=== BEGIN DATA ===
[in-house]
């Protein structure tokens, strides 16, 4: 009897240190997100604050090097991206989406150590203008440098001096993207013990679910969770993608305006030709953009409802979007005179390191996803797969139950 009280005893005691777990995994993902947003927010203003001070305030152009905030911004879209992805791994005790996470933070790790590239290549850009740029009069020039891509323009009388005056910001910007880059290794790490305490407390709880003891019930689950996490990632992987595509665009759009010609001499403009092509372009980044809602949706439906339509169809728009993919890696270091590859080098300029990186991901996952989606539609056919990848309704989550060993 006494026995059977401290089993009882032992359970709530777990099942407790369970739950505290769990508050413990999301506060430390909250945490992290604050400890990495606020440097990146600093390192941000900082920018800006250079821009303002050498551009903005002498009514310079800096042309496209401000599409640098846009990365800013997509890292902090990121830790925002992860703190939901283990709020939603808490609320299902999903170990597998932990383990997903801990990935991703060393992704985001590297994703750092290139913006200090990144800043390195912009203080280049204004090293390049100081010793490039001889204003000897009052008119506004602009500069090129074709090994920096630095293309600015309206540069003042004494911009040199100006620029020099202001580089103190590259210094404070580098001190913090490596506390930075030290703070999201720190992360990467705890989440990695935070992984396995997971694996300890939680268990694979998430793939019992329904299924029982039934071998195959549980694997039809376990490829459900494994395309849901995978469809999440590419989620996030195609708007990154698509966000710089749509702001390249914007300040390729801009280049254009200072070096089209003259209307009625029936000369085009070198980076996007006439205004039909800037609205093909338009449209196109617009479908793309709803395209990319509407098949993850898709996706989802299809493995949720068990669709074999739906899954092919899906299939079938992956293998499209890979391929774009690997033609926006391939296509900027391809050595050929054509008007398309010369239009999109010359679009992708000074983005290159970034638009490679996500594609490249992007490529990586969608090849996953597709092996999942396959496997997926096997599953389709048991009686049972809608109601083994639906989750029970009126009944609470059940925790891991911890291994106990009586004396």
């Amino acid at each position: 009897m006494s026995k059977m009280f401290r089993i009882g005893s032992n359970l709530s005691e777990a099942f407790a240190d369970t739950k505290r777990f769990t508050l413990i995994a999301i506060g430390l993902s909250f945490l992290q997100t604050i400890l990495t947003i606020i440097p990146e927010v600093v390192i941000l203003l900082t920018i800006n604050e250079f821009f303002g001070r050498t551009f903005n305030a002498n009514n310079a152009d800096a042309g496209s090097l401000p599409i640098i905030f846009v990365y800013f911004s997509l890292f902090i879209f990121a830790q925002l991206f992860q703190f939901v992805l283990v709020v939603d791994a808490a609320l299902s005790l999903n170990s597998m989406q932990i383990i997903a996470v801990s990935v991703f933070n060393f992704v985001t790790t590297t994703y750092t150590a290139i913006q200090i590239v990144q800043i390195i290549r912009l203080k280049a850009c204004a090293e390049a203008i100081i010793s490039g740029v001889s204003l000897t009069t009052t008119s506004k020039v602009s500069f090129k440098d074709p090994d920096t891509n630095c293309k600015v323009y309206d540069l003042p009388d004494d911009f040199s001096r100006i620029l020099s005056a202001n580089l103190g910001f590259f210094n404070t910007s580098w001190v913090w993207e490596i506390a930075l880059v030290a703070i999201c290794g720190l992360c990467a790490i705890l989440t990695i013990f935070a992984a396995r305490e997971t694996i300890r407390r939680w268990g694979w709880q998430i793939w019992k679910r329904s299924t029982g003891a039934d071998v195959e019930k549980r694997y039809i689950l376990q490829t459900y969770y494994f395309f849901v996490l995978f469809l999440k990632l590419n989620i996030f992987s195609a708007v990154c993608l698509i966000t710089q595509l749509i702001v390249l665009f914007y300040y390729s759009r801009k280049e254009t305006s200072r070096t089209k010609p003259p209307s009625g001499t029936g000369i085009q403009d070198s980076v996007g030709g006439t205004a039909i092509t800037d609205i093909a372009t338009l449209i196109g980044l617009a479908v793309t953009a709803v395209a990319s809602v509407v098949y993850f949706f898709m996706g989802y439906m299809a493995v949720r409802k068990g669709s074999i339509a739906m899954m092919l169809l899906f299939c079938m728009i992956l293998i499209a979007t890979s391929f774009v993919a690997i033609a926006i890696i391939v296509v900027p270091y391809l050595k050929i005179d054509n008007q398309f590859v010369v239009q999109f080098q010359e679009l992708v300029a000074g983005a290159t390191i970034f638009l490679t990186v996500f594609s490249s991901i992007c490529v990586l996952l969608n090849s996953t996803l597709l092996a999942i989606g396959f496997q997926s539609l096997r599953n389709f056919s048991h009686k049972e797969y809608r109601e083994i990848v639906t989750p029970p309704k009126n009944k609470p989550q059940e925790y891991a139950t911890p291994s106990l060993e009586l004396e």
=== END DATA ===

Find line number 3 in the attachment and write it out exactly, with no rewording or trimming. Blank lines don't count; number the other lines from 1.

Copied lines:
């Amino acid at each position: 009897m006494s026995k059977m009280f401290r089993i009882g005893s032992n359970l709530s005691e777990a099942f407790a240190d369970t739950k505290r777990f769990t508050l413990i995994a999301i506060g430390l993902s909250f945490l992290q997100t604050i400890l990495t947003i606020i440097p990146e927010v600093v390192i941000l203003l900082t920018i800006n604050e250079f821009f303002g001070r050498t551009f903005n305030a002498n009514n310079a152009d800096a042309g496209s090097l401000p599409i640098i905030f846009v990365y800013f911004s997509l890292f902090i879209f990121a830790q925002l991206f992860q703190f939901v992805l283990v709020v939603d791994a808490a609320l299902s005790l999903n170990s597998m989406q932990i383990i997903a996470v801990s990935v991703f933070n060393f992704v985001t790790t590297t994703y750092t150590a290139i913006q200090i590239v990144q800043i390195i290549r912009l203080k280049a850009c204004a090293e390049a203008i100081i010793s490039g740029v001889s204003l000897t009069t009052t008119s506004k020039v602009s500069f090129k440098d074709p090994d920096t891509n630095c293309k600015v323009y309206d540069l003042p009388d004494d911009f040199s001096r100006i620029l020099s005056a202001n580089l103190g910001f590259f210094n404070t910007s580098w001190v913090w993207e490596i506390a930075l880059v030290a703070i999201c290794g720190l992360c990467a790490i705890l989440t990695i013990f935070a992984a396995r305490e997971t694996i300890r407390r939680w268990g694979w709880q998430i793939w019992k679910r329904s299924t029982g003891a039934d071998v195959e019930k549980r694997y039809i689950l376990q490829t459900y969770y494994f395309f849901v996490l995978f469809l999440k990632l590419n989620i996030f992987s195609a708007v990154c993608l698509i966000t710089q595509l749509i702001v390249l665009f914007y300040y390729s759009r801009k280049e254009t305006s200072r070096t089209k010609p003259p209307s009625g001499t029936g000369i085009q403009d070198s980076v996007g030709g006439t205004a039909i092509t800037d609205i093909a372009t338009l449209i196109g980044l617009a479908v793309t953009a709803v395209a990319s809602v509407v098949y993850f949706f898709m996706g989802y439906m299809a493995v949720r409802k068990g669709s074999i339509a739906m899954m092919l169809l899906f299939c079938m728009i992956l293998i499209a979007t890979s391929f774009v993919a690997i033609a926006i890696i391939v296509v900027p270091y391809l050595k050929i005179d054509n008007q398309f590859v010369v239009q999109f080098q010359e679009l992708v300029a000074g983005a290159t390191i970034f638009l490679t990186v996500f594609s490249s991901i992007c490529v990586l996952l969608n090849s996953t996803l597709l092996a999942i989606g396959f496997q997926s539609l096997r599953n389709f056919s048991h009686k049972e797969y809608r109601e083994i990848v639906t989750p029970p309704k009126n009944k609470p989550q059940e925790y891991a139950t911890p291994s106990l060993e009586l004396e």